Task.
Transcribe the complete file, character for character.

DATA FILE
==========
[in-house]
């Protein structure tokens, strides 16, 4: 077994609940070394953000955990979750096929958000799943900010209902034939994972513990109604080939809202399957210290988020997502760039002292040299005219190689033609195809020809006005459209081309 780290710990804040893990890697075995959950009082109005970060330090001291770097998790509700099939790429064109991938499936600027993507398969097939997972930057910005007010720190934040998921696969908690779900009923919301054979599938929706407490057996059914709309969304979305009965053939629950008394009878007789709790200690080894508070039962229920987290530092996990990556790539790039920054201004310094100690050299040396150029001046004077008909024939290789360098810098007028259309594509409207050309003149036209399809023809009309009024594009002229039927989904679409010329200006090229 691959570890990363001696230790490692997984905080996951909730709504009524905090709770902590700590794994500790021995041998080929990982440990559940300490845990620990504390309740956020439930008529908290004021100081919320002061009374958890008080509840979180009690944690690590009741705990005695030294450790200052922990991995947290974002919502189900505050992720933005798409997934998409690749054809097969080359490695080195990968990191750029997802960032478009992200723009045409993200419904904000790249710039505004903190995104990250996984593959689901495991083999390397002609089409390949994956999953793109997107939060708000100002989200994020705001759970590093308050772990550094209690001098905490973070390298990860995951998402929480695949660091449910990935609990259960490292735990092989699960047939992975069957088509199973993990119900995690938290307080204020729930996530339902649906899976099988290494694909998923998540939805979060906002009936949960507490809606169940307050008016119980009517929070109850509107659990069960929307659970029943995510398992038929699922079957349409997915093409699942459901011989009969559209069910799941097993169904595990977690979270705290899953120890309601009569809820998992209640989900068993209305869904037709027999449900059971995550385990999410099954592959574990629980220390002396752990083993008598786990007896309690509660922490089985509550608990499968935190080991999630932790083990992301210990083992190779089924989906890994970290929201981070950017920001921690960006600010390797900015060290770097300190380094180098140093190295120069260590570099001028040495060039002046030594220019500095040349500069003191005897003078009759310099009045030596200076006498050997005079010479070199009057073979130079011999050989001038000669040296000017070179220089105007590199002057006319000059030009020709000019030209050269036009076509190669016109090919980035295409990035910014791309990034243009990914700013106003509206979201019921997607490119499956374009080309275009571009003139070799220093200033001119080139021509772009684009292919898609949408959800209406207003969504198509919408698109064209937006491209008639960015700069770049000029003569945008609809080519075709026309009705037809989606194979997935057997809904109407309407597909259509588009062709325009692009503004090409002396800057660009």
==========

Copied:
[in-house]
């Protein structure tokens, strides 16, 4: 077994609940070394953000955990979750096929958000799943900010209902034939994972513990109604080939809202399957210290988020997502760039002292040299005219190689033609195809020809006005459209081309 780290710990804040893990890697075995959950009082109005970060330090001291770097998790509700099939790429064109991938499936600027993507398969097939997972930057910005007010720190934040998921696969908690779900009923919301054979599938929706407490057996059914709309969304979305009965053939629950008394009878007789709790200690080894508070039962229920987290530092996990990556790539790039920054201004310094100690050299040396150029001046004077008909024939290789360098810098007028259309594509409207050309003149036209399809023809009309009024594009002229039927989904679409010329200006090229 691959570890990363001696230790490692997984905080996951909730709504009524905090709770902590700590794994500790021995041998080929990982440990559940300490845990620990504390309740956020439930008529908290004021100081919320002061009374958890008080509840979180009690944690690590009741705990005695030294450790200052922990991995947290974002919502189900505050992720933005798409997934998409690749054809097969080359490695080195990968990191750029997802960032478009992200723009045409993200419904904000790249710039505004903190995104990250996984593959689901495991083999390397002609089409390949994956999953793109997107939060708000100002989200994020705001759970590093308050772990550094209690001098905490973070390298990860995951998402929480695949660091449910990935609990259960490292735990092989699960047939992975069957088509199973993990119900995690938290307080204020729930996530339902649906899976099988290494694909998923998540939805979060906002009936949960507490809606169940307050008016119980009517929070109850509107659990069960929307659970029943995510398992038929699922079957349409997915093409699942459901011989009969559209069910799941097993169904595990977690979270705290899953120890309601009569809820998992209640989900068993209305869904037709027999449900059971995550385990999410099954592959574990629980220390002396752990083993008598786990007896309690509660922490089985509550608990499968935190080991999630932790083990992301210990083992190779089924989906890994970290929201981070950017920001921690960006600010390797900015060290770097300190380094180098140093190295120069260590570099001028040495060039002046030594220019500095040349500069003191005897003078009759310099009045030596200076006498050997005079010479070199009057073979130079011999050989001038000669040296000017070179220089105007590199002057006319000059030009020709000019030209050269036009076509190669016109090919980035295409990035910014791309990034243009990914700013106003509206979201019921997607490119499956374009080309275009571009003139070799220093200033001119080139021509772009684009292919898609949408959800209406207003969504198509919408698109064209937006491209008639960015700069770049000029003569945008609809080519075709026309009705037809989606194979997935057997809904109407309407597909259509588009062709325009692009503004090409002396800057660009």